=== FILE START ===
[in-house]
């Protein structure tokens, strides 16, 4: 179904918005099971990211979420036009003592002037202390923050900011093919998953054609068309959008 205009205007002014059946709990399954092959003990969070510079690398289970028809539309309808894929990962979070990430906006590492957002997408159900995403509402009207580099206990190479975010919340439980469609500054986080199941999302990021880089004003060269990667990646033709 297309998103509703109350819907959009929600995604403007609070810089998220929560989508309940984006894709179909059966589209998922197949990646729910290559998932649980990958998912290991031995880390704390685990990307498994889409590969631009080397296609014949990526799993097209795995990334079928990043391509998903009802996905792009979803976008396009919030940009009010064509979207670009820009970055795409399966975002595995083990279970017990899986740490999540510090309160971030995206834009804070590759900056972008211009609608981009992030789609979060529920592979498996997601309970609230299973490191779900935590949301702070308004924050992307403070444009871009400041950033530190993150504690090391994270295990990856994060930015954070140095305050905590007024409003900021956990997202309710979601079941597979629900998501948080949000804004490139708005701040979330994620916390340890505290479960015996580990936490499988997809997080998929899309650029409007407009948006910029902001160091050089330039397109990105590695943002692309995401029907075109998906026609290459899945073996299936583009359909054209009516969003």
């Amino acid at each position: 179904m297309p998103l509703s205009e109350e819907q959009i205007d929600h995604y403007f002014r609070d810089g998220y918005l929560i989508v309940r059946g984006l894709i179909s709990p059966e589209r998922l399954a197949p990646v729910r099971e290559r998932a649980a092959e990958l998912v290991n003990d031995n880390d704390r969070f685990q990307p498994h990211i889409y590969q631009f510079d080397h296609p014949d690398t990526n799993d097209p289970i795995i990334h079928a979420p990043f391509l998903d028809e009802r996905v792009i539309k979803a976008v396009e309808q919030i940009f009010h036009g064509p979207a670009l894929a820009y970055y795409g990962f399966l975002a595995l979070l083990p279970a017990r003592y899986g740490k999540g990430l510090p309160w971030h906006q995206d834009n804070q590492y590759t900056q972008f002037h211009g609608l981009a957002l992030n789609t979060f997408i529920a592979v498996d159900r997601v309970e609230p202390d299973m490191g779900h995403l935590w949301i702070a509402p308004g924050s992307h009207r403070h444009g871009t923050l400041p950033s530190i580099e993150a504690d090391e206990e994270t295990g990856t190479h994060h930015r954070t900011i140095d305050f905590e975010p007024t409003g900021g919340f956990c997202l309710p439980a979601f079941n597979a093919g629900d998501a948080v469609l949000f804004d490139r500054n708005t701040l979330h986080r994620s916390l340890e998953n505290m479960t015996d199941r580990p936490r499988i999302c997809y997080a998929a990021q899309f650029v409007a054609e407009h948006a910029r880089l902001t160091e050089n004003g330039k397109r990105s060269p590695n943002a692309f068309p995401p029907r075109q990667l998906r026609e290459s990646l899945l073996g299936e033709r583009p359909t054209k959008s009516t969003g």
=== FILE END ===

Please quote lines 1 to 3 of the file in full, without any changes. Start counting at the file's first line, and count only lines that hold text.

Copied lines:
[in-house]
């Protein structure tokens, strides 16, 4: 179904918005099971990211979420036009003592002037202390923050900011093919998953054609068309959008 205009205007002014059946709990399954092959003990969070510079690398289970028809539309309808894929990962979070990430906006590492957002997408159900995403509402009207580099206990190479975010919340439980469609500054986080199941999302990021880089004003060269990667990646033709 297309998103509703109350819907959009929600995604403007609070810089998220929560989508309940984006894709179909059966589209998922197949990646729910290559998932649980990958998912290991031995880390704390685990990307498994889409590969631009080397296609014949990526799993097209795995990334079928990043391509998903009802996905792009979803976008396009919030940009009010064509979207670009820009970055795409399966975002595995083990279970017990899986740490999540510090309160971030995206834009804070590759900056972008211009609608981009992030789609979060529920592979498996997601309970609230299973490191779900935590949301702070308004924050992307403070444009871009400041950033530190993150504690090391994270295990990856994060930015954070140095305050905590007024409003900021956990997202309710979601079941597979629900998501948080949000804004490139708005701040979330994620916390340890505290479960015996580990936490499988997809997080998929899309650029409007407009948006910029902001160091050089330039397109990105590695943002692309995401029907075109998906026609290459899945073996299936583009359909054209009516969003």
């Amino acid at each position: 179904m297309p998103l509703s205009e109350e819907q959009i205007d929600h995604y403007f002014r609070d810089g998220y918005l929560i989508v309940r059946g984006l894709i179909s709990p059966e589209r998922l399954a197949p990646v729910r099971e290559r998932a649980a092959e990958l998912v290991n003990d031995n880390d704390r969070f685990q990307p498994h990211i889409y590969q631009f510079d080397h296609p014949d690398t990526n799993d097209p289970i795995i990334h079928a979420p990043f391509l998903d028809e009802r996905v792009i539309k979803a976008v396009e309808q919030i940009f009010h036009g064509p979207a670009l894929a820009y970055y795409g990962f399966l975002a595995l979070l083990p279970a017990r003592y899986g740490k999540g990430l510090p309160w971030h906006q995206d834009n804070q590492y590759t900056q972008f002037h211009g609608l981009a957002l992030n789609t979060f997408i529920a592979v498996d159900r997601v309970e609230p202390d299973m490191g779900h995403l935590w949301i702070a509402p308004g924050s992307h009207r403070h444009g871009t923050l400041p950033s530190i580099e993150a504690d090391e206990e994270t295990g990856t190479h994060h930015r954070t900011i140095d305050f905590e975010p007024t409003g900021g919340f956990c997202l309710p439980a979601f079941n597979a093919g629900d998501a948080v469609l949000f804004d490139r500054n708005t701040l979330h986080r994620s916390l340890e998953n505290m479960t015996d199941r580990p936490r499988i999302c997809y997080a998929a990021q899309f650029v409007a054609e407009h948006a910029r880089l902001t160091e050089n004003g330039k397109r990105s060269p590695n943002a692309f068309p995401p029907r075109q990667l998906r026609e290459s990646l899945l073996g299936e033709r583009p359909t054209k959008s009516t969003g």